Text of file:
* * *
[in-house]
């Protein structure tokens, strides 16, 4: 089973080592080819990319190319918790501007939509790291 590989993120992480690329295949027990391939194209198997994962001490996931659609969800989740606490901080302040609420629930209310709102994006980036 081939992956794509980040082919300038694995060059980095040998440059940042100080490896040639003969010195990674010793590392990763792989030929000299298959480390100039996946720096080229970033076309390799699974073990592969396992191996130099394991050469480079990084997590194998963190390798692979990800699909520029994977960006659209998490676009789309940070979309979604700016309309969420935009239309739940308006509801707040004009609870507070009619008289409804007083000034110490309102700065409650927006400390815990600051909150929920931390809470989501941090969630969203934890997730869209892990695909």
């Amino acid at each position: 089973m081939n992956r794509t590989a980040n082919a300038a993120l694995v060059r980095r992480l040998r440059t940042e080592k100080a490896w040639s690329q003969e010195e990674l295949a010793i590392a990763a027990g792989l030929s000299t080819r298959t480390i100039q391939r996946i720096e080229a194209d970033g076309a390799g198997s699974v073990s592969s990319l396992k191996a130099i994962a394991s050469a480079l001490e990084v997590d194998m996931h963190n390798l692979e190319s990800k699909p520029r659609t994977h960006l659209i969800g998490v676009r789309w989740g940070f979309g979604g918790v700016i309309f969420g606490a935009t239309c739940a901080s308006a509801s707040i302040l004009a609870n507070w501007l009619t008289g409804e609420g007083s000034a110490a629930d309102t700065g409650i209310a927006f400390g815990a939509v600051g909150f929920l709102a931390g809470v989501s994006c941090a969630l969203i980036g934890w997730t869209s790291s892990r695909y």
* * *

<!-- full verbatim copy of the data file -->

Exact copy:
[in-house]
């Protein structure tokens, strides 16, 4: 089973080592080819990319190319918790501007939509790291 590989993120992480690329295949027990391939194209198997994962001490996931659609969800989740606490901080302040609420629930209310709102994006980036 081939992956794509980040082919300038694995060059980095040998440059940042100080490896040639003969010195990674010793590392990763792989030929000299298959480390100039996946720096080229970033076309390799699974073990592969396992191996130099394991050469480079990084997590194998963190390798692979990800699909520029994977960006659209998490676009789309940070979309979604700016309309969420935009239309739940308006509801707040004009609870507070009619008289409804007083000034110490309102700065409650927006400390815990600051909150929920931390809470989501941090969630969203934890997730869209892990695909």
């Amino acid at each position: 089973m081939n992956r794509t590989a980040n082919a300038a993120l694995v060059r980095r992480l040998r440059t940042e080592k100080a490896w040639s690329q003969e010195e990674l295949a010793i590392a990763a027990g792989l030929s000299t080819r298959t480390i100039q391939r996946i720096e080229a194209d970033g076309a390799g198997s699974v073990s592969s990319l396992k191996a130099i994962a394991s050469a480079l001490e990084v997590d194998m996931h963190n390798l692979e190319s990800k699909p520029r659609t994977h960006l659209i969800g998490v676009r789309w989740g940070f979309g979604g918790v700016i309309f969420g606490a935009t239309c739940a901080s308006a509801s707040i302040l004009a609870n507070w501007l009619t008289g409804e609420g007083s000034a110490a629930d309102t700065g409650i209310a927006f400390g815990a939509v600051g909150f929920l709102a931390g809470v989501s994006c941090a969630l969203i980036g934890w997730t869209s790291s892990r695909y």